What if we’ve been going about reclaiming grazing lands from encroachment of invasive eastern red cedar trees all wrong? There is no denying the issue.
Between 2005 and 2015, cedar seedlings in Nebraska doubled to nearly 275 million. The Nebraska Forest Service estimates that 333,134 forest acres in cedar in 2015 amounts to about 22% of the state’s forested area.
Thanks to mechanical removal and other means, the spread has slowed since 2009, and the state’s cedar forest declined by 30,000 acres between 2013 and 2015. However, the problem remains monumental, and the state’s rangeland and livestock producers are negatively affected if the problem isn’t controlled.
At a series of recent workshops sponsored in part by the Nebraska Grazing Lands Coalition, Nebraska Cattlemen and the Sandhills Task Force, Nebraska rangeland ecologist Dirac Twidwell told producers that our strategy so far is flawed.
Rather than dumping endless resources into the worst areas of encroachment, and trying to tackle large cedar trees and clear vast areas, Twidwell suggested trying something new. He believes that the best and most efficient use of resources is to start in areas of rangeland where cedar trees are just beginning to invade, clearing those areas first, and then working back into the worst spots.
Starting with grasslands
“This strategy is more effective when people consider the ecology of encroachment, which starts with the reproduction pathway,” Twidwell explained. “Spread into grasslands comes from a seed source, and 95% of cedar encroachment in the Nebraska Sandhills occurred within 200 yards of a seed source.”
If producers manage cedars by only cutting mature, reproducing trees, then landowners can never catch up to seed distribution. “That means that they have to come back to cut again in the future,” Twidwell said. “Manage the seed, prevent seedlings from becoming mature and anchor efforts to healthy grasslands.”
After that battle is won, then push back against the more mature stands, he added.
“Multiple management options have the potential to manage the encroachment process,” Twidwell said. “There is no silver bullet. But only fire has the potential to manage all phases of encroachment at once, because fire consumes seed, kills seedlings and can kill mature trees and larger stands.”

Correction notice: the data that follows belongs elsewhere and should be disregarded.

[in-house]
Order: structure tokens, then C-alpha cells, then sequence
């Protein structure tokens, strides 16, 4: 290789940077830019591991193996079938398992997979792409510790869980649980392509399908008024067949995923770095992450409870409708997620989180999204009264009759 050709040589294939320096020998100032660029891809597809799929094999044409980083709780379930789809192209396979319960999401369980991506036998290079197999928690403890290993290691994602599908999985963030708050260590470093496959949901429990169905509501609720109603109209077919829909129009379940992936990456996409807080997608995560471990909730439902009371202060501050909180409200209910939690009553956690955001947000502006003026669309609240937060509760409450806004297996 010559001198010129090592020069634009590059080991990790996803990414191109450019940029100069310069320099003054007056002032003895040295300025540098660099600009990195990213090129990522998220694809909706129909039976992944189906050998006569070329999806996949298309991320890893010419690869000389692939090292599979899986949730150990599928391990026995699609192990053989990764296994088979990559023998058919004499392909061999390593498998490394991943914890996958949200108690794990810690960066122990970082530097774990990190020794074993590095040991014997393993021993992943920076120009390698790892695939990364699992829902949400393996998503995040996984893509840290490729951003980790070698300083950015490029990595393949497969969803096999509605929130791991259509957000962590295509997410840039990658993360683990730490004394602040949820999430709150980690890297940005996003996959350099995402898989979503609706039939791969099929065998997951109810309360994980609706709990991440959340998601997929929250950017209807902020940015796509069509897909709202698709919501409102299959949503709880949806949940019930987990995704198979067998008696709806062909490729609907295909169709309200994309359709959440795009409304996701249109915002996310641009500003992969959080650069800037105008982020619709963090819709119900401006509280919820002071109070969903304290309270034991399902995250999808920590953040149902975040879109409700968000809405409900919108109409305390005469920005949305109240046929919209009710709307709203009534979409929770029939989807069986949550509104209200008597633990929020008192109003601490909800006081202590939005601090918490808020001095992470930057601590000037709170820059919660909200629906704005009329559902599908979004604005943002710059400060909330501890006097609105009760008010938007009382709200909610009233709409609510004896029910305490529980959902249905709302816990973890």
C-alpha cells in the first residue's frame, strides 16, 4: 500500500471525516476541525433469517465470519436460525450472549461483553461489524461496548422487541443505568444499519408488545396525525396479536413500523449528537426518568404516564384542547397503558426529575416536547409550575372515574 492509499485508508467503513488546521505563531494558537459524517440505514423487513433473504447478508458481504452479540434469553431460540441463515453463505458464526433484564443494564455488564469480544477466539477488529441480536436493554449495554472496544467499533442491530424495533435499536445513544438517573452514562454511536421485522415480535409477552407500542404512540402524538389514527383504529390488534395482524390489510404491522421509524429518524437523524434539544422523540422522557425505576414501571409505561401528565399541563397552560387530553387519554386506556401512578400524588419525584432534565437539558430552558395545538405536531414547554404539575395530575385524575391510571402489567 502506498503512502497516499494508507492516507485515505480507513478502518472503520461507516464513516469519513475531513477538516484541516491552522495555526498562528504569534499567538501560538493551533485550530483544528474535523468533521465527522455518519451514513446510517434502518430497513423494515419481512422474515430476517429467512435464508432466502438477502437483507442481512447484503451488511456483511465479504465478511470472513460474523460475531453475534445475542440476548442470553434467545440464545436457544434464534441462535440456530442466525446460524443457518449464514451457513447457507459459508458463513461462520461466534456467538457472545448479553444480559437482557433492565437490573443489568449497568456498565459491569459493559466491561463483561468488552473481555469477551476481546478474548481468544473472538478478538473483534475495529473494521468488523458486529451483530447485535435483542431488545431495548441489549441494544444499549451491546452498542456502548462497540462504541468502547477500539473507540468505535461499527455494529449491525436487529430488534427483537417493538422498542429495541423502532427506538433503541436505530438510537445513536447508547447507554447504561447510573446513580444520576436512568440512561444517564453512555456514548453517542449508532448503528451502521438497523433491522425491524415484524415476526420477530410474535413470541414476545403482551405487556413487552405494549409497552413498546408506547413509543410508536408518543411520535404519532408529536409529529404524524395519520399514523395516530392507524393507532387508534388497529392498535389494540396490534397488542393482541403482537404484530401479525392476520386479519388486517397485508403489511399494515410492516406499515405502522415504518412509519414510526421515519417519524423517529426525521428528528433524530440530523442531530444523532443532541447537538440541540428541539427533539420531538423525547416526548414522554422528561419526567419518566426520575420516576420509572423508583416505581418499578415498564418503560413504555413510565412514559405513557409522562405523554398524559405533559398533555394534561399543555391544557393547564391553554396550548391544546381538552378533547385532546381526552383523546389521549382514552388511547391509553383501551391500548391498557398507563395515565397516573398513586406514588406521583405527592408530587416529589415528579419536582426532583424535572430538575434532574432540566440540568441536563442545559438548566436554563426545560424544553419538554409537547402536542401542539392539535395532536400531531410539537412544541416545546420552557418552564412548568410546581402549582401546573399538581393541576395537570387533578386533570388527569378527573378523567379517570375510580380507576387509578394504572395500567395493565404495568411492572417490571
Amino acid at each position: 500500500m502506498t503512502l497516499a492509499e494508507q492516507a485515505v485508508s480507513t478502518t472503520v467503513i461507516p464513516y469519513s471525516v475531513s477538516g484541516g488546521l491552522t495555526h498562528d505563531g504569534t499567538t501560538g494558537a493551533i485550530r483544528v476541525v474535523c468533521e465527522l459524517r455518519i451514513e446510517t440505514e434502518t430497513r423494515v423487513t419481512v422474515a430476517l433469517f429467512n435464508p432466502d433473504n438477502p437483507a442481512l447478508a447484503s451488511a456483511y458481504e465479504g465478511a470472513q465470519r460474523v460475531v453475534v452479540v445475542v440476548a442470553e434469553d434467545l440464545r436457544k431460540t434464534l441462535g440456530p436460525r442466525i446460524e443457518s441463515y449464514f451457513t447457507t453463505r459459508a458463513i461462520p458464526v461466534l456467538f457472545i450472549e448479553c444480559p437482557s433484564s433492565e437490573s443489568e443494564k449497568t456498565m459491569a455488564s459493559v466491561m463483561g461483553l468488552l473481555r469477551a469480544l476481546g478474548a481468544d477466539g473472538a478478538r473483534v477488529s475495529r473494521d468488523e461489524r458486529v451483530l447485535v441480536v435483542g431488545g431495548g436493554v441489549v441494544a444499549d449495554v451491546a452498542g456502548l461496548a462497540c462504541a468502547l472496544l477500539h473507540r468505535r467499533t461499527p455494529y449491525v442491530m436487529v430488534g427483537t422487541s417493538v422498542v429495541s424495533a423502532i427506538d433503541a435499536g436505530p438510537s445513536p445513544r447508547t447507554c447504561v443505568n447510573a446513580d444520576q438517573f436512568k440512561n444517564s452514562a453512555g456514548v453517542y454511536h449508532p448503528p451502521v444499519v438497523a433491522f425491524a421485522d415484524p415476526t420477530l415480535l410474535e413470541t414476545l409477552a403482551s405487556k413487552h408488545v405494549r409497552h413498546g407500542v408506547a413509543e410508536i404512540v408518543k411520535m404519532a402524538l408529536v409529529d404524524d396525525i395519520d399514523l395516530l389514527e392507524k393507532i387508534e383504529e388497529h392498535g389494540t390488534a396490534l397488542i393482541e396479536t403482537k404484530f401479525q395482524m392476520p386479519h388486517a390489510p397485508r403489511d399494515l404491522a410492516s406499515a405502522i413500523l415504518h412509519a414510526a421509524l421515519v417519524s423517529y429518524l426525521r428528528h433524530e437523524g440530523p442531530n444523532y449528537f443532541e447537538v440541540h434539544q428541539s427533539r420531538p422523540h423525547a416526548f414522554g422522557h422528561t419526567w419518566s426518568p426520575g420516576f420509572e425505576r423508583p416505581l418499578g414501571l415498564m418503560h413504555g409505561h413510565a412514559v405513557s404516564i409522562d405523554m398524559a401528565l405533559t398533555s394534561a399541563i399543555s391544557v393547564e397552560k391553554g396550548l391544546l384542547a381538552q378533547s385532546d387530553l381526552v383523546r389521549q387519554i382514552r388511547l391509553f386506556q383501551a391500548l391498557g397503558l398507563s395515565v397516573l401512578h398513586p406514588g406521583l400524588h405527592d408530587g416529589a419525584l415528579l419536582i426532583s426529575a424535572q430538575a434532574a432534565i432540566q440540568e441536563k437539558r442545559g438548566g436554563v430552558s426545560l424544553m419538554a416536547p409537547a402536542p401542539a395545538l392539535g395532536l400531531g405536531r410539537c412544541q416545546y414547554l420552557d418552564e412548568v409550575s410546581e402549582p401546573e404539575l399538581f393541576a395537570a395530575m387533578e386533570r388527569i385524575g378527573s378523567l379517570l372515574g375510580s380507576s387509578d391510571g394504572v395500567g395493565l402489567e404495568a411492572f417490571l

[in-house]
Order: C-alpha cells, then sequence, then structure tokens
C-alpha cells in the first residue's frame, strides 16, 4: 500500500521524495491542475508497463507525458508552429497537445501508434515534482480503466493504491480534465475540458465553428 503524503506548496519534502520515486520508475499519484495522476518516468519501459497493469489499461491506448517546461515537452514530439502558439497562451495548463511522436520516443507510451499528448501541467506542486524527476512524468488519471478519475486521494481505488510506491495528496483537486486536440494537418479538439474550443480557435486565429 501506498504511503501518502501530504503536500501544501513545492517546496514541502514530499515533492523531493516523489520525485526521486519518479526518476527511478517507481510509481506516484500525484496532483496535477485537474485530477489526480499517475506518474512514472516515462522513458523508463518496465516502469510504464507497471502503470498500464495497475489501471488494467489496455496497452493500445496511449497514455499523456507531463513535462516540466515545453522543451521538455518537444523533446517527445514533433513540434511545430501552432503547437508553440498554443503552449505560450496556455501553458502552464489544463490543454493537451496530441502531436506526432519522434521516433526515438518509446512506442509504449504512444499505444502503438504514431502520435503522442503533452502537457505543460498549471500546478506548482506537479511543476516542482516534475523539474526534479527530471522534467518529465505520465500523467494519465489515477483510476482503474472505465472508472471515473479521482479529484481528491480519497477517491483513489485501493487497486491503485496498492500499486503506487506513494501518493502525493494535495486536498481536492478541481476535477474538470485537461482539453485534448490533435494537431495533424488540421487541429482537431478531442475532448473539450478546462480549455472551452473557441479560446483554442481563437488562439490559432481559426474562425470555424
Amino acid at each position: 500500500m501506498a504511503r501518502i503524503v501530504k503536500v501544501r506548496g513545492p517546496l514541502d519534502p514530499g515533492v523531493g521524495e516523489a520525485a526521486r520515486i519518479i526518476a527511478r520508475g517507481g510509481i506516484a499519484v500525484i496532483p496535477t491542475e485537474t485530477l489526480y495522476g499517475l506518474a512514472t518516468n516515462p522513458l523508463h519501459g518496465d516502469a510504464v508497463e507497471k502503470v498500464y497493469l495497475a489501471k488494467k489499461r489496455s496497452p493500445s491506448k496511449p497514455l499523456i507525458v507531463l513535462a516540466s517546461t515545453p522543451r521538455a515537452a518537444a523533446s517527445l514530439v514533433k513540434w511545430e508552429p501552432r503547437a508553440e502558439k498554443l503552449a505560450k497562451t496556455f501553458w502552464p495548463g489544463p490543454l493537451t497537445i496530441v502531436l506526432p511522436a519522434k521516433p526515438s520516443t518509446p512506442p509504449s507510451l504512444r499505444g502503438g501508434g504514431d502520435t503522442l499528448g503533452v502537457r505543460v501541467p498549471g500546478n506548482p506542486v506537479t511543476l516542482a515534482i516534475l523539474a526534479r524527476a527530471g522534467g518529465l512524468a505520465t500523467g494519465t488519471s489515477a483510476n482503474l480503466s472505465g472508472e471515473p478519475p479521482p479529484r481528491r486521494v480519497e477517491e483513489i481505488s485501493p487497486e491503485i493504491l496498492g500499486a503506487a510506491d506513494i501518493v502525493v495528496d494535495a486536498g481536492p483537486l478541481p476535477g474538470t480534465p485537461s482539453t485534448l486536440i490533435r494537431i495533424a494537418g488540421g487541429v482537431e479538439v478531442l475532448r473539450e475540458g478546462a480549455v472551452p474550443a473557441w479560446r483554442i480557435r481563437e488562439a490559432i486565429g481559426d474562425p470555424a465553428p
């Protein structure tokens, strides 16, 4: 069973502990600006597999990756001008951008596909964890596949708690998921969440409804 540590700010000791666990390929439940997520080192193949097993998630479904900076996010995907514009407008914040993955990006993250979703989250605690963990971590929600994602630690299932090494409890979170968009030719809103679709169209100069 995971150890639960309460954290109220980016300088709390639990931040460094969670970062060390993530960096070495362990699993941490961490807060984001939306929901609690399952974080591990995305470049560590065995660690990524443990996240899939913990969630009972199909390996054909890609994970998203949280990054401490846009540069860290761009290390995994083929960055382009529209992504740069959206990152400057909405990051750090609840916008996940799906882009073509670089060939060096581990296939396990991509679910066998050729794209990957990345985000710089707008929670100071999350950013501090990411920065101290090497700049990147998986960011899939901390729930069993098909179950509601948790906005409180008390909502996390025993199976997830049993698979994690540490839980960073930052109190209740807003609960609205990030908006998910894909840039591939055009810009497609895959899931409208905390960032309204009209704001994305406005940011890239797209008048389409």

At a low cost of only $5 to $10 per acre, no other tool at a landowner’s disposal has the potential to do all four things at once like fire.
The best success stories in winning the battle against encroachment have been where landowners have banded together to use prescribed fire to burn grasslands before cedar trees become a visible problem. “These areas have been shown to be more capable of preventing grassland loss,” Twidwell added.
“Woody encroachment is a national rangeland problem, and it is taking land out of agricultural production,” he noted. “It shows we have weakness in our management, and it is tied to trees.”
Intact rangelands are most resilient to woody encroachment, but to prevent the expansion and loss of intact grasslands, new seed-producing trees must be prevented.
“The Great Plains still has some of the most intact grasslands remaining on the planet,” Twidwell said. “The Sandhills produced more than 30 billion pounds of total grass production last year.”
But no state or region has fixed the cedar problem once encroachment has taken over, he said. “Don’t wait to act,” Twidwell said. “You can’t control the problem just on your own property. We are seeing the need to band together and to scale up and think bigger. The areas where we see landowners cooperating and working together are the areas in the Great Plains where we are seeing the greatest success.”
Learn more by contacting Twidwell at firstname.lastname@example.org.